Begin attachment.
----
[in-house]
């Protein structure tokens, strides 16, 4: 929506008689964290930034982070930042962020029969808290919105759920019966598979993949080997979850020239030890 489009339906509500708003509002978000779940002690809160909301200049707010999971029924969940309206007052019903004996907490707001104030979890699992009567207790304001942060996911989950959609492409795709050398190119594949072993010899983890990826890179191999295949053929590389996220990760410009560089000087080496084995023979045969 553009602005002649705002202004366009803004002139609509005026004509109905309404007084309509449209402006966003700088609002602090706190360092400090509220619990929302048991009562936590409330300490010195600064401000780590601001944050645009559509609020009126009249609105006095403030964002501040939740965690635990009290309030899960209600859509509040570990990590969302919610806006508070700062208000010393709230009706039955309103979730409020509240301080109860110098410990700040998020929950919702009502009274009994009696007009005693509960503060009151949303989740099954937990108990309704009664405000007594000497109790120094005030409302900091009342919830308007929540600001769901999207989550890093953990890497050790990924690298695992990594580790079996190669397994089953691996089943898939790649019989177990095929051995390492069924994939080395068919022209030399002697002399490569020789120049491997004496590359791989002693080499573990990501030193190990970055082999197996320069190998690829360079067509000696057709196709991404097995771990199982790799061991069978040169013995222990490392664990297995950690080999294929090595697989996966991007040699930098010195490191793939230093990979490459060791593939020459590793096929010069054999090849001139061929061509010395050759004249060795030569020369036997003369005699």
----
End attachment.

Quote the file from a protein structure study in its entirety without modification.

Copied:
[in-house]
């Protein structure tokens, strides 16, 4: 929506008689964290930034982070930042962020029969808290919105759920019966598979993949080997979850020239030890 489009339906509500708003509002978000779940002690809160909301200049707010999971029924969940309206007052019903004996907490707001104030979890699992009567207790304001942060996911989950959609492409795709050398190119594949072993010899983890990826890179191999295949053929590389996220990760410009560089000087080496084995023979045969 553009602005002649705002202004366009803004002139609509005026004509109905309404007084309509449209402006966003700088609002602090706190360092400090509220619990929302048991009562936590409330300490010195600064401000780590601001944050645009559509609020009126009249609105006095403030964002501040939740965690635990009290309030899960209600859509509040570990990590969302919610806006508070700062208000010393709230009706039955309103979730409020509240301080109860110098410990700040998020929950919702009502009274009994009696007009005693509960503060009151949303989740099954937990108990309704009664405000007594000497109790120094005030409302900091009342919830308007929540600001769901999207989550890093953990890497050790990924690298695992990594580790079996190669397994089953691996089943898939790649019989177990095929051995390492069924994939080395068919022209030399002697002399490569020789120049491997004496590359791989002693080499573990990501030193190990970055082999197996320069190998690829360079067509000696057709196709991404097995771990199982790799061991069978040169013995222990490392664990297995950690080999294929090595697989996966991007040699930098010195490191793939230093990979490459060791593939020459590793096929010069054999090849001139061929061509010395050759004249060795030569020369036997003369005699």